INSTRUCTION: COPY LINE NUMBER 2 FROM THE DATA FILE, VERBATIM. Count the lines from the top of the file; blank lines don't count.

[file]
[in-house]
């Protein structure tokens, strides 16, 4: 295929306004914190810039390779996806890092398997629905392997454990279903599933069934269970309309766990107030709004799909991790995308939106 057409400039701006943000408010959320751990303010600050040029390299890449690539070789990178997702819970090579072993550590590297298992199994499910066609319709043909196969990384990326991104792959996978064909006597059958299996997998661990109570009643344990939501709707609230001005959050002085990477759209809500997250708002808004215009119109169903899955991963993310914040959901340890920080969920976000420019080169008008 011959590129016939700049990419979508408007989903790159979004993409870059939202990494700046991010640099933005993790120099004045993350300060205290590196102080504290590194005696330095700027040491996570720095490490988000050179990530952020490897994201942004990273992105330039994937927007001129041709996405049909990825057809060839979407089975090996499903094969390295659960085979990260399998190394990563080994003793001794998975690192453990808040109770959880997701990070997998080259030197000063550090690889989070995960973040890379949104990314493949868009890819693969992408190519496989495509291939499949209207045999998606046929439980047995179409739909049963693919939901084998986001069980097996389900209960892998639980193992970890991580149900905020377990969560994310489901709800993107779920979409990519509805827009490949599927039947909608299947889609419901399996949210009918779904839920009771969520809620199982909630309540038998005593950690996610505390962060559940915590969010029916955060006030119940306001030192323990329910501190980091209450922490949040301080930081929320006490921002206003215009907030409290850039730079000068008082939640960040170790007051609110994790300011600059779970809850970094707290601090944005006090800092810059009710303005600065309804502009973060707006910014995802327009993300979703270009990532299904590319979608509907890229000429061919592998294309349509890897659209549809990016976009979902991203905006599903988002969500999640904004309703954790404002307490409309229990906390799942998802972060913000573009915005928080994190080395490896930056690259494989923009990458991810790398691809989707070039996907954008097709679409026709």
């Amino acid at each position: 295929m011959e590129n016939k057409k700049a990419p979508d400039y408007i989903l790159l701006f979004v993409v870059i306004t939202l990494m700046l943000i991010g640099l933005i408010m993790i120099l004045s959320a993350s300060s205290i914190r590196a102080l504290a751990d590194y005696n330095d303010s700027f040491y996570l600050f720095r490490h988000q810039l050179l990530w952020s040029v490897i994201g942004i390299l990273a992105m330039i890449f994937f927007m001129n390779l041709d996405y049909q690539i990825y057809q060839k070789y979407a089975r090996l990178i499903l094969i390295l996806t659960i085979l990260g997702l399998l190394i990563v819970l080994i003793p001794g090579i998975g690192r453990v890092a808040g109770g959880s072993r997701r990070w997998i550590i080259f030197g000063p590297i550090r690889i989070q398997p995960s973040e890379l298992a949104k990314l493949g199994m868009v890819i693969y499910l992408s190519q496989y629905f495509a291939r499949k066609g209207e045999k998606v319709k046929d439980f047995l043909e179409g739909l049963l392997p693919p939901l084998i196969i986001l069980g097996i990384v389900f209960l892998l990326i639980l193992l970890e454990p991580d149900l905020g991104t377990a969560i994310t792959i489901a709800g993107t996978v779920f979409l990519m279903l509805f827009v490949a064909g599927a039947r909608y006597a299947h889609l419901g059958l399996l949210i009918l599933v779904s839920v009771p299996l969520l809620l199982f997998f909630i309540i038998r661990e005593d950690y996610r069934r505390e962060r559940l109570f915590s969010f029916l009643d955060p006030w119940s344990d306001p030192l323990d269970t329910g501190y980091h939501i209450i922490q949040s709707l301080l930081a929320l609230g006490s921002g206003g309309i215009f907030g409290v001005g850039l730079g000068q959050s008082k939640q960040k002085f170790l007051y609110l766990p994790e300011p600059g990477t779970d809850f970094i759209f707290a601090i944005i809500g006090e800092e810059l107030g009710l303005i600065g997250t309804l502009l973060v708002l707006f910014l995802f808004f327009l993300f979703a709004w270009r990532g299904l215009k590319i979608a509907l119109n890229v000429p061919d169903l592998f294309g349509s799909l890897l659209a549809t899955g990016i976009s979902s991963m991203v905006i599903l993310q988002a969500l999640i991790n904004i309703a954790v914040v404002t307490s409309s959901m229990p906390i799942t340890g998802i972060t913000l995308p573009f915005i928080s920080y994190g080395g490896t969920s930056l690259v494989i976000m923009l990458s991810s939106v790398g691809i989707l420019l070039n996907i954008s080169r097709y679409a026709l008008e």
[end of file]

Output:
């Protein structure tokens, strides 16, 4: 295929306004914190810039390779996806890092398997629905392997454990279903599933069934269970309309766990107030709004799909991790995308939106 057409400039701006943000408010959320751990303010600050040029390299890449690539070789990178997702819970090579072993550590590297298992199994499910066609319709043909196969990384990326991104792959996978064909006597059958299996997998661990109570009643344990939501709707609230001005959050002085990477759209809500997250708002808004215009119109169903899955991963993310914040959901340890920080969920976000420019080169008008 011959590129016939700049990419979508408007989903790159979004993409870059939202990494700046991010640099933005993790120099004045993350300060205290590196102080504290590194005696330095700027040491996570720095490490988000050179990530952020490897994201942004990273992105330039994937927007001129041709996405049909990825057809060839979407089975090996499903094969390295659960085979990260399998190394990563080994003793001794998975690192453990808040109770959880997701990070997998080259030197000063550090690889989070995960973040890379949104990314493949868009890819693969992408190519496989495509291939499949209207045999998606046929439980047995179409739909049963693919939901084998986001069980097996389900209960892998639980193992970890991580149900905020377990969560994310489901709800993107779920979409990519509805827009490949599927039947909608299947889609419901399996949210009918779904839920009771969520809620199982909630309540038998005593950690996610505390962060559940915590969010029916955060006030119940306001030192323990329910501190980091209450922490949040301080930081929320006490921002206003215009907030409290850039730079000068008082939640960040170790007051609110994790300011600059779970809850970094707290601090944005006090800092810059009710303005600065309804502009973060707006910014995802327009993300979703270009990532299904590319979608509907890229000429061919592998294309349509890897659209549809990016976009979902991203905006599903988002969500999640904004309703954790404002307490409309229990906390799942998802972060913000573009915005928080994190080395490896930056690259494989923009990458991810790398691809989707070039996907954008097709679409026709």